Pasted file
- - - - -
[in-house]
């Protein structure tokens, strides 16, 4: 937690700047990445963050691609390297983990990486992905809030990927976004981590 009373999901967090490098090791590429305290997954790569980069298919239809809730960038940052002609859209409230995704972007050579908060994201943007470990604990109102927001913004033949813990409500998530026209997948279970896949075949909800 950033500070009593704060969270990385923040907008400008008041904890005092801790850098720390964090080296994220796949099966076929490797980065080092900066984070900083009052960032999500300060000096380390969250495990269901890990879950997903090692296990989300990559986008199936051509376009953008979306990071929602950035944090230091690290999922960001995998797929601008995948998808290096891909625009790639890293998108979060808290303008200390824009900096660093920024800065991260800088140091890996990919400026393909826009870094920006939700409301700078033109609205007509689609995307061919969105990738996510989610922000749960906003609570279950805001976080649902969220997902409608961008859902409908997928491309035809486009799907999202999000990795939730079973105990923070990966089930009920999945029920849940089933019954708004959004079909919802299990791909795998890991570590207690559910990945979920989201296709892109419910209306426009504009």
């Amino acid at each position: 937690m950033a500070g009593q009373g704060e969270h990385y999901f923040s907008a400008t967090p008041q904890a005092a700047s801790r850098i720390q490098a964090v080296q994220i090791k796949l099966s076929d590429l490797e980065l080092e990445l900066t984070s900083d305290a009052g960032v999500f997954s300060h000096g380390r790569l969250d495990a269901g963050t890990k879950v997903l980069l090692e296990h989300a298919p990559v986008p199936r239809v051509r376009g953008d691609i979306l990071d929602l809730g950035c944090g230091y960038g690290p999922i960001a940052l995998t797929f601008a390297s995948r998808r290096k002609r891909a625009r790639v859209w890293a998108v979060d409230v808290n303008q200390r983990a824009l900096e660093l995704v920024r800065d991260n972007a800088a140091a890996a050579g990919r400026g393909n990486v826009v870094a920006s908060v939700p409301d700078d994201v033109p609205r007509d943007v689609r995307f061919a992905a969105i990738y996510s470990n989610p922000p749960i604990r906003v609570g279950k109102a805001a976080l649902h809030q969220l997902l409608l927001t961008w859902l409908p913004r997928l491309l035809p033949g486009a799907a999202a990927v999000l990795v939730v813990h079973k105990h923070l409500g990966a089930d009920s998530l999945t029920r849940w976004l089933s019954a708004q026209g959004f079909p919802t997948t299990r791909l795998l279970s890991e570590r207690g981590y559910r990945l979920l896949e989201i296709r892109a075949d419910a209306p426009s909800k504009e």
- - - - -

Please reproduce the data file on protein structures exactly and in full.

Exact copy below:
[in-house]
């Protein structure tokens, strides 16, 4: 937690700047990445963050691609390297983990990486992905809030990927976004981590 009373999901967090490098090791590429305290997954790569980069298919239809809730960038940052002609859209409230995704972007050579908060994201943007470990604990109102927001913004033949813990409500998530026209997948279970896949075949909800 950033500070009593704060969270990385923040907008400008008041904890005092801790850098720390964090080296994220796949099966076929490797980065080092900066984070900083009052960032999500300060000096380390969250495990269901890990879950997903090692296990989300990559986008199936051509376009953008979306990071929602950035944090230091690290999922960001995998797929601008995948998808290096891909625009790639890293998108979060808290303008200390824009900096660093920024800065991260800088140091890996990919400026393909826009870094920006939700409301700078033109609205007509689609995307061919969105990738996510989610922000749960906003609570279950805001976080649902969220997902409608961008859902409908997928491309035809486009799907999202999000990795939730079973105990923070990966089930009920999945029920849940089933019954708004959004079909919802299990791909795998890991570590207690559910990945979920989201296709892109419910209306426009504009």
């Amino acid at each position: 937690m950033a500070g009593q009373g704060e969270h990385y999901f923040s907008a400008t967090p008041q904890a005092a700047s801790r850098i720390q490098a964090v080296q994220i090791k796949l099966s076929d590429l490797e980065l080092e990445l900066t984070s900083d305290a009052g960032v999500f997954s300060h000096g380390r790569l969250d495990a269901g963050t890990k879950v997903l980069l090692e296990h989300a298919p990559v986008p199936r239809v051509r376009g953008d691609i979306l990071d929602l809730g950035c944090g230091y960038g690290p999922i960001a940052l995998t797929f601008a390297s995948r998808r290096k002609r891909a625009r790639v859209w890293a998108v979060d409230v808290n303008q200390r983990a824009l900096e660093l995704v920024r800065d991260n972007a800088a140091a890996a050579g990919r400026g393909n990486v826009v870094a920006s908060v939700p409301d700078d994201v033109p609205r007509d943007v689609r995307f061919a992905a969105i990738y996510s470990n989610p922000p749960i604990r906003v609570g279950k109102a805001a976080l649902h809030q969220l997902l409608l927001t961008w859902l409908p913004r997928l491309l035809p033949g486009a799907a999202a990927v999000l990795v939730v813990h079973k105990h923070l409500g990966a089930d009920s998530l999945t029920r849940w976004l089933s019954a708004q026209g959004f079909p919802t997948t299990r791909l795998l279970s890991e570590r207690g981590y559910r990945l979920l896949e989201i296709r892109a075949d419910a209306p426009s909800k504009e």